“When you hear concerns about ‘brand transitions’ to mobile, it raises questions about whether General Motors wasn’t alone in slashing its Facebook advertising budget,” Cramer said.
Also of interest was concern about privacy issues, or how much user data Facebook will be able to share with advertisers before it alienates customers or raises government scrutiny.
On the high end of the spectrum, JPMorgan gave Facebook a $45 price target — but that’s for the end of 2013.
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“Given that this is supposed to be one of the fastest growing companies on earth, I don’t know if it’s worth hanging around for a 40 percent gain in 18 months,” Cramer said. “That’s not so exciting to me considering the risks here.”
Meanwhile, Goldman Sachs set a price target of $43 in 12 months, even as it downplayed concerns about “Facebook fatigue.”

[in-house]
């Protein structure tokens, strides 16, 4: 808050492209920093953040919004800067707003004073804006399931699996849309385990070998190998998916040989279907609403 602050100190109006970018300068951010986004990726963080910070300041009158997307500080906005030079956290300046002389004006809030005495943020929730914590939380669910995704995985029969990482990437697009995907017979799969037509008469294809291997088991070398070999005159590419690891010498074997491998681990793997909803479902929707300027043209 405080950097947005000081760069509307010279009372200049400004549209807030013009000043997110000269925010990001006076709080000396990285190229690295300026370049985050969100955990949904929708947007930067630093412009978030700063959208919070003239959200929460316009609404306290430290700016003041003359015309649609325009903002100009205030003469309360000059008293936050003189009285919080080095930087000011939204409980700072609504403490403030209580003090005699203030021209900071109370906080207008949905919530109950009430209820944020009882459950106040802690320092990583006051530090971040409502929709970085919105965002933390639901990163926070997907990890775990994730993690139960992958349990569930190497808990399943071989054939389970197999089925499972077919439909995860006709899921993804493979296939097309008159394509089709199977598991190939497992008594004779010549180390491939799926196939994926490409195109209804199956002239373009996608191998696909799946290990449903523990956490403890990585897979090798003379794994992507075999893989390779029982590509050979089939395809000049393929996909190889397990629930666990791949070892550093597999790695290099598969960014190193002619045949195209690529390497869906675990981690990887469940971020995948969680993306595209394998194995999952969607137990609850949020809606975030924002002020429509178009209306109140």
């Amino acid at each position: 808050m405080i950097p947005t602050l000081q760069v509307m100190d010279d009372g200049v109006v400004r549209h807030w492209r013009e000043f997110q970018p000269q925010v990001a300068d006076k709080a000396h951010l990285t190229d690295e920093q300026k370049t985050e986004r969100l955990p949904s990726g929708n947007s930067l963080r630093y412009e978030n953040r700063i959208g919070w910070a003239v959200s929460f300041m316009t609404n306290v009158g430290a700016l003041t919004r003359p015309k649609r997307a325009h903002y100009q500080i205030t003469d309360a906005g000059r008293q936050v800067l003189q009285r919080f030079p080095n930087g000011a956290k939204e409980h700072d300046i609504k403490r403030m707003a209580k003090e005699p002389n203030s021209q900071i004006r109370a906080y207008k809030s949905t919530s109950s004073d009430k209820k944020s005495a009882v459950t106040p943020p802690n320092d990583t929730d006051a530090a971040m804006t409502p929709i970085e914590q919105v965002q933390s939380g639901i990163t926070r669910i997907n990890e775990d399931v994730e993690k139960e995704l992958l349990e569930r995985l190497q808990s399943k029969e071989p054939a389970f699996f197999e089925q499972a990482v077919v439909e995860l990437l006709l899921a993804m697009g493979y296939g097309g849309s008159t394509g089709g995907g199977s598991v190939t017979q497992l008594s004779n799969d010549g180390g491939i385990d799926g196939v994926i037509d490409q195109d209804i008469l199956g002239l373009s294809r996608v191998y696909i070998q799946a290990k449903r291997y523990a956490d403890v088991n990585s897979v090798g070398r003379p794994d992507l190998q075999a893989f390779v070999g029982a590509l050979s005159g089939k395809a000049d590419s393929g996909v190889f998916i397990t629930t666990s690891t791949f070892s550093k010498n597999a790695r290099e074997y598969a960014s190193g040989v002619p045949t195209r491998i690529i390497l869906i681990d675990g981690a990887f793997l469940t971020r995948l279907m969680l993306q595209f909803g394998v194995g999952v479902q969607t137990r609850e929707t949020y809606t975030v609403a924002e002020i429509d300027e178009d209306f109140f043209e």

“Given that I didn’t even know there were any worries about fatigue, I found that comment disconcerting,” Cramer said.
Also, both JPMorgan and Goldman Sachs did not foresee robust mobile ad revenues ahead.
Citigroup, which set a price target of $35 per share, pointed out another concern: Facebook’s dual-class ownership structure.
That, Cramer said, “raises issues about shareholder friendliness, as well as limited appeal to advertisers, unclear mobile monetization and worries about the enormous pending lock-up expiration.”
The bottom line, he added, was that all the recent Wall Street research shows that analysts are not looking to “pander to Facebook,” which he said was a good thing.
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